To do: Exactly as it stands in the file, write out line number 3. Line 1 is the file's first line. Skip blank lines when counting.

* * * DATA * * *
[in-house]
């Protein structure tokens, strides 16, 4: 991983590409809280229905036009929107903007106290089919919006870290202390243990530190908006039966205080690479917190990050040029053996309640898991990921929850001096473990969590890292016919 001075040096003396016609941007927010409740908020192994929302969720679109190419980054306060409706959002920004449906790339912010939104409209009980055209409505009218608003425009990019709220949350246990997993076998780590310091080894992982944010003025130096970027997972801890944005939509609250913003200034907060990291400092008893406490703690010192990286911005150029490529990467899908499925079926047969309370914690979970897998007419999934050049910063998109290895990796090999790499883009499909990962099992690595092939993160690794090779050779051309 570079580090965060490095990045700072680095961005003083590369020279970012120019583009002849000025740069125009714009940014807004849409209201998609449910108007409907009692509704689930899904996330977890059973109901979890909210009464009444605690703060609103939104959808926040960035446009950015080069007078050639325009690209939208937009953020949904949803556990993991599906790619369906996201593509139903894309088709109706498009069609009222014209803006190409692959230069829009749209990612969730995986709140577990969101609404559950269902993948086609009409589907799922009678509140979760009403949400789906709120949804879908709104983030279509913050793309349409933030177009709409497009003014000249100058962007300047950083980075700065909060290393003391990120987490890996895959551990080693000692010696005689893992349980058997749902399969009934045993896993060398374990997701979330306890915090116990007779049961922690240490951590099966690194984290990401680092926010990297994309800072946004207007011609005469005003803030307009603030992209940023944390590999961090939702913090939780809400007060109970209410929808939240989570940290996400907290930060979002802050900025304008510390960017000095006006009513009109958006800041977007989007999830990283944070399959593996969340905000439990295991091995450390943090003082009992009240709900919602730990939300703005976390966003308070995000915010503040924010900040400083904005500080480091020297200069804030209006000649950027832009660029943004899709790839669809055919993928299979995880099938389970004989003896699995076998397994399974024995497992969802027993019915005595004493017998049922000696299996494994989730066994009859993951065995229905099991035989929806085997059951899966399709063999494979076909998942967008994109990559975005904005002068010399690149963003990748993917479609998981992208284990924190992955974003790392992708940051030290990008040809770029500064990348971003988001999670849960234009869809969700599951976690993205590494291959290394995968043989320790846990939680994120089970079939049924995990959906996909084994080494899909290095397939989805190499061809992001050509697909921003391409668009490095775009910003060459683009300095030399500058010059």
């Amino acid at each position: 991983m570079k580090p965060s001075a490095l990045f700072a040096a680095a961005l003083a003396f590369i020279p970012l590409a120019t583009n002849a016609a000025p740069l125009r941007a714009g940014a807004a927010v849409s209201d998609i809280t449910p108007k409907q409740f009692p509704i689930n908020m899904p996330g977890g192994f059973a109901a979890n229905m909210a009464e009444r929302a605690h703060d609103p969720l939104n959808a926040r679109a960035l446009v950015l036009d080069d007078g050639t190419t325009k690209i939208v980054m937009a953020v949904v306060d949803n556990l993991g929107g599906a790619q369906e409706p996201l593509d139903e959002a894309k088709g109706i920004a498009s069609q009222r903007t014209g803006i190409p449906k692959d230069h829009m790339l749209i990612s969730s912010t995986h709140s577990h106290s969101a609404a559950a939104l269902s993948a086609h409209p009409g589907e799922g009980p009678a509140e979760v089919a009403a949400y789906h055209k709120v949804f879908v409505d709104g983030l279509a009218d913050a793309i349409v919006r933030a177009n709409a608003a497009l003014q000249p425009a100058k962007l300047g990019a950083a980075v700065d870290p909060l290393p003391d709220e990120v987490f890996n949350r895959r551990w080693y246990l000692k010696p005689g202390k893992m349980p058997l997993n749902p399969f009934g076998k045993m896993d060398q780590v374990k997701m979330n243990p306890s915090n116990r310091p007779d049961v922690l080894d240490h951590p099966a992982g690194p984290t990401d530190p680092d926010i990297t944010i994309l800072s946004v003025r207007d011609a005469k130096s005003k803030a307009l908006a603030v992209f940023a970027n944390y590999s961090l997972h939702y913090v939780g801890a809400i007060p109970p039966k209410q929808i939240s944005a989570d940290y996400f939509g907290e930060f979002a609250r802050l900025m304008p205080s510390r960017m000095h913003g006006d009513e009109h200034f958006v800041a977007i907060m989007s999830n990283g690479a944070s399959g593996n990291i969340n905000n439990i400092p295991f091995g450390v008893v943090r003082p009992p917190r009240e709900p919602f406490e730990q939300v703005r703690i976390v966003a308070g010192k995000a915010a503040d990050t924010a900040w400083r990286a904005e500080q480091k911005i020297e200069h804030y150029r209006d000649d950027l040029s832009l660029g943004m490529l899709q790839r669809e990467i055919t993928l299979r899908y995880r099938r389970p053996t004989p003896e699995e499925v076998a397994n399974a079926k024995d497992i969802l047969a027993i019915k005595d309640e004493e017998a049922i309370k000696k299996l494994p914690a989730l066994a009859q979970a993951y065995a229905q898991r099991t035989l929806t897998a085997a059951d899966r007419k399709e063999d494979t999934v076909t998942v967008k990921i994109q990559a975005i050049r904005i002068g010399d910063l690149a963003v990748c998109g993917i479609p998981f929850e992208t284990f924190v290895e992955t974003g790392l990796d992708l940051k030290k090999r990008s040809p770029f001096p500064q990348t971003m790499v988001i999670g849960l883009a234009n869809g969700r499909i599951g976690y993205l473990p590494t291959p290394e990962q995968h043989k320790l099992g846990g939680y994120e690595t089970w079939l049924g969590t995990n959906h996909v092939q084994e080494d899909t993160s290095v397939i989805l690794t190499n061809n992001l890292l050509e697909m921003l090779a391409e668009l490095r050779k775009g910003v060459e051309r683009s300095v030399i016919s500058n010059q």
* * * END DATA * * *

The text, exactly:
């Amino acid at each position: 991983m570079k580090p965060s001075a490095l990045f700072a040096a680095a961005l003083a003396f590369i020279p970012l590409a120019t583009n002849a016609a000025p740069l125009r941007a714009g940014a807004a927010v849409s209201d998609i809280t449910p108007k409907q409740f009692p509704i689930n908020m899904p996330g977890g192994f059973a109901a979890n229905m909210a009464e009444r929302a605690h703060d609103p969720l939104n959808a926040r679109a960035l446009v950015l036009d080069d007078g050639t190419t325009k690209i939208v980054m937009a953020v949904v306060d949803n556990l993991g929107g599906a790619q369906e409706p996201l593509d139903e959002a894309k088709g109706i920004a498009s069609q009222r903007t014209g803006i190409p449906k692959d230069h829009m790339l749209i990612s969730s912010t995986h709140s577990h106290s969101a609404a559950a939104l269902s993948a086609h409209p009409g589907e799922g009980p009678a509140e979760v089919a009403a949400y789906h055209k709120v949804f879908v409505d709104g983030l279509a009218d913050a793309i349409v919006r933030a177009n709409a608003a497009l003014q000249p425009a100058k962007l300047g990019a950083a980075v700065d870290p909060l290393p003391d709220e990120v987490f890996n949350r895959r551990w080693y246990l000692k010696p005689g202390k893992m349980p058997l997993n749902p399969f009934g076998k045993m896993d060398q780590v374990k997701m979330n243990p306890s915090n116990r310091p007779d049961v922690l080894d240490h951590p099966a992982g690194p984290t990401d530190p680092d926010i990297t944010i994309l800072s946004v003025r207007d011609a005469k130096s005003k803030a307009l908006a603030v992209f940023a970027n944390y590999s961090l997972h939702y913090v939780g801890a809400i007060p109970p039966k209410q929808i939240s944005a989570d940290y996400f939509g907290e930060f979002a609250r802050l900025m304008p205080s510390r960017m000095h913003g006006d009513e009109h200034f958006v800041a977007i907060m989007s999830n990283g690479a944070s399959g593996n990291i969340n905000n439990i400092p295991f091995g450390v008893v943090r003082p009992p917190r009240e709900p919602f406490e730990q939300v703005r703690i976390v966003a308070g010192k995000a915010a503040d990050t924010a900040w400083r990286a904005e500080q480091k911005i020297e200069h804030y150029r209006d000649d950027l040029s832009l660029g943004m490529l899709q790839r669809e990467i055919t993928l299979r899908y995880r099938r389970p053996t004989p003896e699995e499925v076998a397994n399974a079926k024995d497992i969802l047969a027993i019915k005595d309640e004493e017998a049922i309370k000696k299996l494994p914690a989730l066994a009859q979970a993951y065995a229905q898991r099991t035989l929806t897998a085997a059951d899966r007419k399709e063999d494979t999934v076909t998942v967008k990921i994109q990559a975005i050049r904005i002068g010399d910063l690149a963003v990748c998109g993917i479609p998981f929850e992208t284990f924190v290895e992955t974003g790392l990796d992708l940051k030290k090999r990008s040809p770029f001096p500064q990348t971003m790499v988001i999670g849960l883009a234009n869809g969700r499909i599951g976690y993205l473990p590494t291959p290394e990962q995968h043989k320790l099992g846990g939680y994120e690595t089970w079939l049924g969590t995990n959906h996909v092939q084994e080494d899909t993160s290095v397939i989805l690794t190499n061809n992001l890292l050509e697909m921003l090779a391409e668009l490095r050779k775009g910003v060459e051309r683009s300095v030399i016919s500058n010059q």